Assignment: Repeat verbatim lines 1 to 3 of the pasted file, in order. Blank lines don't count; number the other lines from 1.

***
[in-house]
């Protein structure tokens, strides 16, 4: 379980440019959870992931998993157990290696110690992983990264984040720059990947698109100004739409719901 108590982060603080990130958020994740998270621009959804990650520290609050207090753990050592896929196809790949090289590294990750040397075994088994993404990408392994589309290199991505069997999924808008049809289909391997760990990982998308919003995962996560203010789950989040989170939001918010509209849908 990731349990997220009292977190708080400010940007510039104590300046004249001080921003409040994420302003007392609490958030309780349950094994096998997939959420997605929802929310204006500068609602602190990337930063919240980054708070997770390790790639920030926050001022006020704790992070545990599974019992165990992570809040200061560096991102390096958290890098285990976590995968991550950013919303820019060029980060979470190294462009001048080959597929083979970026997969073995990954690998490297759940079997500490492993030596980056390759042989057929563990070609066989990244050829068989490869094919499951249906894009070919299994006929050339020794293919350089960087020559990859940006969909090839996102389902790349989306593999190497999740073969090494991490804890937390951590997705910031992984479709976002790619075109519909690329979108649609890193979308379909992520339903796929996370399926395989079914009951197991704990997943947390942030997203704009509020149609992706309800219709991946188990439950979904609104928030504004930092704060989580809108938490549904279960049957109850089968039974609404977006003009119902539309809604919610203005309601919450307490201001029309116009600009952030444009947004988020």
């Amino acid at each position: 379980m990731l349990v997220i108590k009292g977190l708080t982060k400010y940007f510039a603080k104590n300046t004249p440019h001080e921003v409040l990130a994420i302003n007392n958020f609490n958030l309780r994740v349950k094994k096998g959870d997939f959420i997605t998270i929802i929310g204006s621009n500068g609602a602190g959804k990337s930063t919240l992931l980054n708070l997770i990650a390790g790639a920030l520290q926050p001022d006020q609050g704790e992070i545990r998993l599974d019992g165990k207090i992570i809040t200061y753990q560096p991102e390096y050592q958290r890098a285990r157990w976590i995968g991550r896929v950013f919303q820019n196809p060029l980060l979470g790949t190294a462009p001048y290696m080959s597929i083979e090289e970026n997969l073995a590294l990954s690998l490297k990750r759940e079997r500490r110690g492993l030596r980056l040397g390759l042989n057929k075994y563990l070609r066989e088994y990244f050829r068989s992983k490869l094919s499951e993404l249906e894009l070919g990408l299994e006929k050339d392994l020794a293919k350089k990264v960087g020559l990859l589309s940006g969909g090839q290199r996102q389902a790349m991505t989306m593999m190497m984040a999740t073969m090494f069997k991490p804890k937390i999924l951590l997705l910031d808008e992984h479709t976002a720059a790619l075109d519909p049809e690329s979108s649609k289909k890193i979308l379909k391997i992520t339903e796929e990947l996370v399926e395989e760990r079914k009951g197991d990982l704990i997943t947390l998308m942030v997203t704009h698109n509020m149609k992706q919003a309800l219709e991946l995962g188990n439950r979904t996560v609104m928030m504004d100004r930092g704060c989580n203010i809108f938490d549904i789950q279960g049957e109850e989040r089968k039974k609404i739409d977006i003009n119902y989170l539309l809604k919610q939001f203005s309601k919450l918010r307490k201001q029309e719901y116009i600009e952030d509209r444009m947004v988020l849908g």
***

[in-house]
């Protein structure tokens, strides 16, 4: 379980440019959870992931998993157990290696110690992983990264984040720059990947698109100004739409719901 108590982060603080990130958020994740998270621009959804990650520290609050207090753990050592896929196809790949090289590294990750040397075994088994993404990408392994589309290199991505069997999924808008049809289909391997760990990982998308919003995962996560203010789950989040989170939001918010509209849908 990731349990997220009292977190708080400010940007510039104590300046004249001080921003409040994420302003007392609490958030309780349950094994096998997939959420997605929802929310204006500068609602602190990337930063919240980054708070997770390790790639920030926050001022006020704790992070545990599974019992165990992570809040200061560096991102390096958290890098285990976590995968991550950013919303820019060029980060979470190294462009001048080959597929083979970026997969073995990954690998490297759940079997500490492993030596980056390759042989057929563990070609066989990244050829068989490869094919499951249906894009070919299994006929050339020794293919350089960087020559990859940006969909090839996102389902790349989306593999190497999740073969090494991490804890937390951590997705910031992984479709976002790619075109519909690329979108649609890193979308379909992520339903796929996370399926395989079914009951197991704990997943947390942030997203704009509020149609992706309800219709991946188990439950979904609104928030504004930092704060989580809108938490549904279960049957109850089968039974609404977006003009119902539309809604919610203005309601919450307490201001029309116009600009952030444009947004988020």
């Amino acid at each position: 379980m990731l349990v997220i108590k009292g977190l708080t982060k400010y940007f510039a603080k104590n300046t004249p440019h001080e921003v409040l990130a994420i302003n007392n958020f609490n958030l309780r994740v349950k094994k096998g959870d997939f959420i997605t998270i929802i929310g204006s621009n500068g609602a602190g959804k990337s930063t919240l992931l980054n708070l997770i990650a390790g790639a920030l520290q926050p001022d006020q609050g704790e992070i545990r998993l599974d019992g165990k207090i992570i809040t200061y753990q560096p991102e390096y050592q958290r890098a285990r157990w976590i995968g991550r896929v950013f919303q820019n196809p060029l980060l979470g790949t190294a462009p001048y290696m080959s597929i083979e090289e970026n997969l073995a590294l990954s690998l490297k990750r759940e079997r500490r110690g492993l030596r980056l040397g390759l042989n057929k075994y563990l070609r066989e088994y990244f050829r068989s992983k490869l094919s499951e993404l249906e894009l070919g990408l299994e006929k050339d392994l020794a293919k350089k990264v960087g020559l990859l589309s940006g969909g090839q290199r996102q389902a790349m991505t989306m593999m190497m984040a999740t073969m090494f069997k991490p804890k937390i999924l951590l997705l910031d808008e992984h479709t976002a720059a790619l075109d519909p049809e690329s979108s649609k289909k890193i979308l379909k391997i992520t339903e796929e990947l996370v399926e395989e760990r079914k009951g197991d990982l704990i997943t947390l998308m942030v997203t704009h698109n509020m149609k992706q919003a309800l219709e991946l995962g188990n439950r979904t996560v609104m928030m504004d100004r930092g704060c989580n203010i809108f938490d549904i789950q279960g049957e109850e989040r089968k039974k609404i739409d977006i003009n119902y989170l539309l809604k919610q939001f203005s309601k919450l918010r307490k201001q029309e719901y116009i600009e952030d509209r444009m947004v988020l849908g």